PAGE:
Background and aims: Lecturers often present entertaining videos, or organize a variety of amusing demonstrations, to foster student engagement or to encourage critical analysis. Magic tricks, in particular, have been shown to activate neural circuits that underpin motivation or problem-solving and, therefore, could be beneficial during lectures. Nevertheless, we hypothesize that, unless the method that underpins these tricks is revealed, students may ruminate over possible explanations, distracting attention from the lecture material.
Sample and methods: To test these arguments, in this study, 224 participants watched a video of a magic performance, watched a video of a circus act, or watched no video at all. In half the participants who watched the magic performance, the secret that underpinned the trick was disclosed. Next, participants watched a psychology tutorial, before answering questions that assessed engagement, need for cognition, and comprehension of the material.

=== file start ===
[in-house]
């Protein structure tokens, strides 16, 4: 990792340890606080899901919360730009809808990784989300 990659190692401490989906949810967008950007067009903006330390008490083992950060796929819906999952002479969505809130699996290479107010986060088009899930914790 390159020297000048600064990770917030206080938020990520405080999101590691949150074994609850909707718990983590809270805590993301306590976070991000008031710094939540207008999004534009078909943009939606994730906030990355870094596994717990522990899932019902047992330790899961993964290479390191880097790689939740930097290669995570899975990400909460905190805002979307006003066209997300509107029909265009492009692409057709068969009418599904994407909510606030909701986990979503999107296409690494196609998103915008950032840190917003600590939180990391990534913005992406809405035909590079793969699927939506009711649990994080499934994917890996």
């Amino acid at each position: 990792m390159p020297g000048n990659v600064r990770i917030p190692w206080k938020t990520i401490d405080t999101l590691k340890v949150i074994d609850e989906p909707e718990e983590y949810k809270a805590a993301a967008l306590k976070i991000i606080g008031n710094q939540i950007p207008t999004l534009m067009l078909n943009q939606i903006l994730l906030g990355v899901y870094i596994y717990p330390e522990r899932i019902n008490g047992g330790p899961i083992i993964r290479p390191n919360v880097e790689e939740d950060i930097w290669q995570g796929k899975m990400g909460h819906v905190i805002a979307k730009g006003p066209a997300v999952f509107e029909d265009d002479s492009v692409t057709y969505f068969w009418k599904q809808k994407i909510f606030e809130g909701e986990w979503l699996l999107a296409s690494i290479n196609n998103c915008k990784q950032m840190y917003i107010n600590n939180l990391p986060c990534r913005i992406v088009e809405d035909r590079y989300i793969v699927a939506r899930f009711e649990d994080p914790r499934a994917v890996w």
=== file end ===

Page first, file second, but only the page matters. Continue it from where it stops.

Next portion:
Results: If the secret was withheld, magic tricks diminished subsequent need for cognition but did not affect comprehension. Furthermore, magic tricks tended to diminish engagement with the subsequent tutorial. These effects, however, were small.
Conclusion: Future research is warranted to ascertain whether information that is embedded within a magic trick, rather than presented after the trick, is more likely to be remembered or understood later. This research could clarify when performance can enhance or disrupt student engagement.